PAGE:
Local lawyer has quietly dispensed free legal advice at homeless resource center for 13 years
But there’s clearly a need for his legal advice. People travel from as far away as St. George and Logan to seek his help, he said.
Many people he assists are clients of The Road Home and Catholic Community Services. They come to him with a wide array of legal questions.
At times, the most important service he can offer is to explain the law, including statutes of limitation for taking legal actions. Many people who come to the clinic are unfamiliar with these limited windows of opportunity.
Like the man who asked Kessler’s help in filing a lawsuit against a man who had “stabbed” and “sliced” him.
Kessler asked him when and where the stabbing occurred. It was in Chicago in 1968.
After explaining that the deadline to file a lawsuit had long ago expired — more than three decades ago — Kessler offered this advice, “Close that door and move on.”
“One of the best things this legal clinic does is diffuse pent-up frustrations and anger in the community,” he said.
Kessler said he averages about six consultations a week, which means he’s assisted more than 4,000 people since he started running the pro bono legal clinic in May 2000.
“I’ve had people who didn’t like what I had to say. I’ve had people curse me out,” he said.
Don Welch Marsh, who has sought Kessler’s advice on numerous occasions, speaks highly of Kessler and the service he provides.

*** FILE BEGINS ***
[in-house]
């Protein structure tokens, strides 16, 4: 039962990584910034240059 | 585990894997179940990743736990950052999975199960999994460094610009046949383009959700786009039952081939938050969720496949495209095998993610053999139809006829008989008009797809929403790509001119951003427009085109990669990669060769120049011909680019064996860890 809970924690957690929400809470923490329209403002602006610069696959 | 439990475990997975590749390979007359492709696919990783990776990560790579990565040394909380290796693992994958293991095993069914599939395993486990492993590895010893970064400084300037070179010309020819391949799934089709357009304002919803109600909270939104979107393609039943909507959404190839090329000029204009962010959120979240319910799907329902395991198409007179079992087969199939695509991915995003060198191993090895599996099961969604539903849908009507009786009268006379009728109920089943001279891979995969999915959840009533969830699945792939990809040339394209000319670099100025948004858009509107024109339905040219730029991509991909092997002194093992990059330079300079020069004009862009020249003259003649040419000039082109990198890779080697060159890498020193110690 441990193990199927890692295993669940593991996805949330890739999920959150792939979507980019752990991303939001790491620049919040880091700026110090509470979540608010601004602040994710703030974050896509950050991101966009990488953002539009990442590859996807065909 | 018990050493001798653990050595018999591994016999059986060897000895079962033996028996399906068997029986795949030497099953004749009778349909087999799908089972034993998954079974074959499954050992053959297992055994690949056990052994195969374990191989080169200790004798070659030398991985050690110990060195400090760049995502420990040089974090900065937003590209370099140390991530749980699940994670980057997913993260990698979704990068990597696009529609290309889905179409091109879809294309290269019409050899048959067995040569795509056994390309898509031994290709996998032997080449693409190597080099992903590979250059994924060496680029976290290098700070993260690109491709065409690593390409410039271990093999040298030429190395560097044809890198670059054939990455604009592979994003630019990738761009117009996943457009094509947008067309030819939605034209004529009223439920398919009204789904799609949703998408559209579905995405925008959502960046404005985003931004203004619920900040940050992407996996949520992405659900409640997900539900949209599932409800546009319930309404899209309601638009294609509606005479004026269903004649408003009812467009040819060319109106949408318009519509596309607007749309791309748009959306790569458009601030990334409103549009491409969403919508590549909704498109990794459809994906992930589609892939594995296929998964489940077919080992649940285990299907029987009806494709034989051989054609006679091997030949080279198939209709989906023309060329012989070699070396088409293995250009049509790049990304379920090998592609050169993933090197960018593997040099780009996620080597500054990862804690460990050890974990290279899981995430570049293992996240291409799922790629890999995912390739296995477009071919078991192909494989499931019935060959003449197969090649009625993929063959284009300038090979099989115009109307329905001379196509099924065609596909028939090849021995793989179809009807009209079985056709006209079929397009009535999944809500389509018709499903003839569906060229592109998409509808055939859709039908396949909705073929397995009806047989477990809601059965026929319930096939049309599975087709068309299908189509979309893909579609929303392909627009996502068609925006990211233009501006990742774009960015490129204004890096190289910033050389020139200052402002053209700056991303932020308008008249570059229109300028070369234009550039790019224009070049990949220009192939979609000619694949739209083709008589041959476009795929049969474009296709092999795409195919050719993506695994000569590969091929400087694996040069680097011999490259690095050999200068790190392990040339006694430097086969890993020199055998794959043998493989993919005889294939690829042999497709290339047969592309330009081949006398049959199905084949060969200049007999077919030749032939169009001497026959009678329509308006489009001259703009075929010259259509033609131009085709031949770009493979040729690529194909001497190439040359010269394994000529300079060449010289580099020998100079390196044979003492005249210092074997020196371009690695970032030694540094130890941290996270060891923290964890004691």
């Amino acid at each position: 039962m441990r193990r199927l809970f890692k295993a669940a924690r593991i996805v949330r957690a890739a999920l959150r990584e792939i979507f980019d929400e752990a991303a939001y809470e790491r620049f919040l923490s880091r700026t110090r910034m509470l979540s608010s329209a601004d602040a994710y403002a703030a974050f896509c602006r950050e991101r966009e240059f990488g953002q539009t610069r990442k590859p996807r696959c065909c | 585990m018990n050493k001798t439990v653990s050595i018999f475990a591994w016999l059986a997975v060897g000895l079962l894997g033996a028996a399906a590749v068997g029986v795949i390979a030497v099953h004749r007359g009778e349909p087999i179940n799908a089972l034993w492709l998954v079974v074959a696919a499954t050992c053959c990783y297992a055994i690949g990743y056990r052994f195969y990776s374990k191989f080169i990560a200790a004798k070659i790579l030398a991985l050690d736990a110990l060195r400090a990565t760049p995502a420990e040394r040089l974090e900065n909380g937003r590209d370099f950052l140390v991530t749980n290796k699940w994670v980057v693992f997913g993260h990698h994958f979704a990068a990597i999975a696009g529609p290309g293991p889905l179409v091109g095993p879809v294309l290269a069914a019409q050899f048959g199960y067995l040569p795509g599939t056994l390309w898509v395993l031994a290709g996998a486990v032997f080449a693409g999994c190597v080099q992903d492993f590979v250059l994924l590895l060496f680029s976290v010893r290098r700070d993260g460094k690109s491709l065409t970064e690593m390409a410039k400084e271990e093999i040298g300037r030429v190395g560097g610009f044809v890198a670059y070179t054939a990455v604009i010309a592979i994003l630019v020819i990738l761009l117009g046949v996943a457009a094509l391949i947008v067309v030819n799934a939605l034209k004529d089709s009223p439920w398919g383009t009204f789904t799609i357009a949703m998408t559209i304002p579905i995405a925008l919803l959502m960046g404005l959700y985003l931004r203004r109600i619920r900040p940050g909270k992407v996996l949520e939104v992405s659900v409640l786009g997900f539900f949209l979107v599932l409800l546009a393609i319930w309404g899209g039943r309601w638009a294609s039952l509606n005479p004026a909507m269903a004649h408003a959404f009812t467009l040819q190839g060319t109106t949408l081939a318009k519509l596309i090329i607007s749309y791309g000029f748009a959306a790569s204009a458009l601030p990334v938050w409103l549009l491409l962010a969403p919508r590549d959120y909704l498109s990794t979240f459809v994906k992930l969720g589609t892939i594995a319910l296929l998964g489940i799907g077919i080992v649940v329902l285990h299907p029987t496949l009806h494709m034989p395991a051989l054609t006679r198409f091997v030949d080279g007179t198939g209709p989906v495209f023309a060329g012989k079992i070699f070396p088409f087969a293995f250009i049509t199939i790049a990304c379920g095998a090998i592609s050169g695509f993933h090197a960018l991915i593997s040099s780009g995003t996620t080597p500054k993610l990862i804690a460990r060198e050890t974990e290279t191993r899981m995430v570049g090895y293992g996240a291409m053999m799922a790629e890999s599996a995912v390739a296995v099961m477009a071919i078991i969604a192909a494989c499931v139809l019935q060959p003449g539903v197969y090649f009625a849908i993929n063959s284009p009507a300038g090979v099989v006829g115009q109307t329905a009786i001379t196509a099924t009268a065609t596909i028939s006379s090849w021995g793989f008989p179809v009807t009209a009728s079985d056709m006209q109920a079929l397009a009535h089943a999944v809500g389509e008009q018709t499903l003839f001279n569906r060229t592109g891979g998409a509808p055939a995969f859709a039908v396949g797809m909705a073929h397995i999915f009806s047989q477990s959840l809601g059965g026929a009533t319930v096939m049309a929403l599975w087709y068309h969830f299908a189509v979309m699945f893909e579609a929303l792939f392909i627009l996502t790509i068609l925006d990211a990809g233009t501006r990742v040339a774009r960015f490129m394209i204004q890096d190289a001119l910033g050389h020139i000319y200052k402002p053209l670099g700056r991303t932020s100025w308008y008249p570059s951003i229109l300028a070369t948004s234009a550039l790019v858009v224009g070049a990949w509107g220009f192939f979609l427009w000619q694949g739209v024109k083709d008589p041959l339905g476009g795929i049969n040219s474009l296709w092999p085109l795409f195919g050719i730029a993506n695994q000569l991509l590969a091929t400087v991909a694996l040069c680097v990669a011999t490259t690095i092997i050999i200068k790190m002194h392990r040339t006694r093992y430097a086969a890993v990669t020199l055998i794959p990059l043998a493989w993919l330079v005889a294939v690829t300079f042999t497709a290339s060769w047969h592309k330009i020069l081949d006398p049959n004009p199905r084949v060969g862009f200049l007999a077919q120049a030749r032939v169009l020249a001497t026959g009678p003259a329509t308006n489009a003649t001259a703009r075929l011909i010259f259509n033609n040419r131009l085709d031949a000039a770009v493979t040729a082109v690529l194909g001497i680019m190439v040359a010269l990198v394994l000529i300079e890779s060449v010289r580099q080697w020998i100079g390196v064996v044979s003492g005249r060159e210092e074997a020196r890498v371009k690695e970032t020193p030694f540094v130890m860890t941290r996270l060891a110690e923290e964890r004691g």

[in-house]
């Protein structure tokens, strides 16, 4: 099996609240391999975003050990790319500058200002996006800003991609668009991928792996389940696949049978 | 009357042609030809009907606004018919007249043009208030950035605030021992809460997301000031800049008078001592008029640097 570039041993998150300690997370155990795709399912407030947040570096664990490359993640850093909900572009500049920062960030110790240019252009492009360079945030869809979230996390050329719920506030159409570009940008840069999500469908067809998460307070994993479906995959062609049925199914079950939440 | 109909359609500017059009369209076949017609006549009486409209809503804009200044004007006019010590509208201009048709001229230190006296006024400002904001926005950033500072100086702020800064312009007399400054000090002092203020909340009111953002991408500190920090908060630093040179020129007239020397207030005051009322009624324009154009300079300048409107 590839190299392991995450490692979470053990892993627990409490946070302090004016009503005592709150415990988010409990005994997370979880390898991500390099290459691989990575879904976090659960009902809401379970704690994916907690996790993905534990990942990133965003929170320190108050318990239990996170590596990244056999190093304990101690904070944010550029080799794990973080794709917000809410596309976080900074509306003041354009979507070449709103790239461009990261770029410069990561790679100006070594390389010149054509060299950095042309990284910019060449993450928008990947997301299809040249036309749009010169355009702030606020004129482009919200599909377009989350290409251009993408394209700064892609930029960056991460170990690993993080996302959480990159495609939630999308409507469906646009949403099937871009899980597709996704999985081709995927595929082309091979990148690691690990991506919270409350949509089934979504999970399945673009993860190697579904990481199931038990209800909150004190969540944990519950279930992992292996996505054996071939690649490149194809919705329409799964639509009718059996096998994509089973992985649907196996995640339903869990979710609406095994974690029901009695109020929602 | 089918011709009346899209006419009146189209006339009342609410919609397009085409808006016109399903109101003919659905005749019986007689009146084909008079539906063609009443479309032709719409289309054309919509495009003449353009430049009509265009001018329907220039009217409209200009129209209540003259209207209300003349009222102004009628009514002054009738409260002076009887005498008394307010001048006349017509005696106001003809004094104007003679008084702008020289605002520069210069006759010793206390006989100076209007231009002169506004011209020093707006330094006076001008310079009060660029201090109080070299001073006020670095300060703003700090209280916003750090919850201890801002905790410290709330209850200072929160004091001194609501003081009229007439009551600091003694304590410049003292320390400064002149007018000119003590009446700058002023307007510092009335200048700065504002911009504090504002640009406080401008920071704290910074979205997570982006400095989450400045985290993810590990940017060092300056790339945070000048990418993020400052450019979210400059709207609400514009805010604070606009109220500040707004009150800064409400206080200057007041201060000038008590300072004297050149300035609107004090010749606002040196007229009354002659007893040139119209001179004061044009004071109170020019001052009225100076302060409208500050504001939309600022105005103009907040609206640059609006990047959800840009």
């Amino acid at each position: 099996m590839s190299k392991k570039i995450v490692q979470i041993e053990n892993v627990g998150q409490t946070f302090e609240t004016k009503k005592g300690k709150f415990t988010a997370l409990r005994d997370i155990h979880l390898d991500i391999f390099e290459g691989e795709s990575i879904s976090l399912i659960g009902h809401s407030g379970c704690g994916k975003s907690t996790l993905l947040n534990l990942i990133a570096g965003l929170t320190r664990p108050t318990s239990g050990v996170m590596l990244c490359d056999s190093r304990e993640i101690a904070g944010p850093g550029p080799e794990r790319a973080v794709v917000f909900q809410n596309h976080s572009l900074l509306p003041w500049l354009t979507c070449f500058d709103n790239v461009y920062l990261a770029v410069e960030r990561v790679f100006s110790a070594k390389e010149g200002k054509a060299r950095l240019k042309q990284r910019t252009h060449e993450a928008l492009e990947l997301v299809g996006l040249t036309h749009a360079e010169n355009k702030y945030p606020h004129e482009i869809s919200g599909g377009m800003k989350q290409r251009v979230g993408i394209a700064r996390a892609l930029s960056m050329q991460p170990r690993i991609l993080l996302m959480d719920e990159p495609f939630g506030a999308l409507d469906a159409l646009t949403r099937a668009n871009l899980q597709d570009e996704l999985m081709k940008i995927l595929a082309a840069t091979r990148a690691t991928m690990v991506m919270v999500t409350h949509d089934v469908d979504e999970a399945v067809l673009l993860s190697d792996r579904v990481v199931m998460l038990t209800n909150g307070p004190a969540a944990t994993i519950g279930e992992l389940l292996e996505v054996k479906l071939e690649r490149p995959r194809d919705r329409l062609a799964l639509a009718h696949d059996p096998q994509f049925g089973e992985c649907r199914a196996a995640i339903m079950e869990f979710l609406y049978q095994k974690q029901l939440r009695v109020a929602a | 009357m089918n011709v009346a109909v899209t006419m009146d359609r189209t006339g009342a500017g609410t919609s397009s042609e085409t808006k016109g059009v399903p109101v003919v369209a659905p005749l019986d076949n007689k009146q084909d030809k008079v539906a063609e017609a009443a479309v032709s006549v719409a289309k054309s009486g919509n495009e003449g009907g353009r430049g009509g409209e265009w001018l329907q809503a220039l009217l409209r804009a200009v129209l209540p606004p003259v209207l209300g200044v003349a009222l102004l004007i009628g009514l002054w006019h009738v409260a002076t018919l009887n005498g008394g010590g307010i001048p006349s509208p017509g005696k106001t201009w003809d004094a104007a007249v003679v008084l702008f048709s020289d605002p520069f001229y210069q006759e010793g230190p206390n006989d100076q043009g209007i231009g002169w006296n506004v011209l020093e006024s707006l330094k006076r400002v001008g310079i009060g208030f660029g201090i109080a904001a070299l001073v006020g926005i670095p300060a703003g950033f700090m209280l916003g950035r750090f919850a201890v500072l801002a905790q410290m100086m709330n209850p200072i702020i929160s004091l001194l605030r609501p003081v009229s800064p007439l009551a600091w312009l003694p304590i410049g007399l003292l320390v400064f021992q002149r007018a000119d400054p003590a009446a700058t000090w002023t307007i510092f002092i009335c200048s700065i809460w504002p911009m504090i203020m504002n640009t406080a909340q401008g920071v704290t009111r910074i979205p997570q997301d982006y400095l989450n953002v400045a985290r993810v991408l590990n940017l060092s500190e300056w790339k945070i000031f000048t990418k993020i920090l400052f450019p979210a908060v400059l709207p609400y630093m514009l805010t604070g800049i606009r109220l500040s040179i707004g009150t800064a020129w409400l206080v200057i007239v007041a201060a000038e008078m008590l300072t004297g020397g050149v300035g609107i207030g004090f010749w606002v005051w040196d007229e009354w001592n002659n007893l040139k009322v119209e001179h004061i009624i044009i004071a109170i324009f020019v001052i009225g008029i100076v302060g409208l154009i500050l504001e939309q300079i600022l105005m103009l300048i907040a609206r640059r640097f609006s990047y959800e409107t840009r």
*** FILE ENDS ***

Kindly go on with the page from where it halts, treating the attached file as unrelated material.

“I don’t think there’s any attorney who does what Jay does. I’m laudatory to the extreme,” Marsh said.
“Jay is a remarkable man. We have our differences, but we’re always gentlemen about it.”
Generally speaking, Kessler does not appear in court on behalf of people who come to the legal clinic.
On a few occasions, though, he has made exceptions.
Like the time Roman Catholic nuns asked him to represent a Sudanese “Lost Boy” against a shoplifting charge.
The 20-year-old man, holding multiple grocery items in his arms, had tucked a package of cookies in his coat so he could carry them to the cashier without dropping them.
Because he had concealed the merchandise, the young man was charged with shoplifting.
“He put the cookies in his pocket, and they swooped down and arrested him. He was charged with retail theft,” he said.
Prior to trial, Kessler appealed to the prosecutor that the young man had not carried the items out of the store. He had also learned that in the Sudan, few shoppers use shopping carts or baskets. When people’s arms are full, they sometimes place items in their pockets to carry them to a cashier.
The prosecutor didn’t buy it.
“She said, ‘Sorry, he concealed it,’” Kessler said.
So Kessler prepared for trial. The morning of the proceeding, the courtroom was packed with members of the Sudanese community and a number of Catholic nuns, some wearing habits.
The prosecutor started the proceedings by asking the court to dismiss the case for lack of evidence.
“The whole courtroom exploded. Hats went flying. I think even a habit went up in the air,” he said.
It was a banner day, Kessler said.
“If there’s a frustration, it’s that I can’t represent everyone.”
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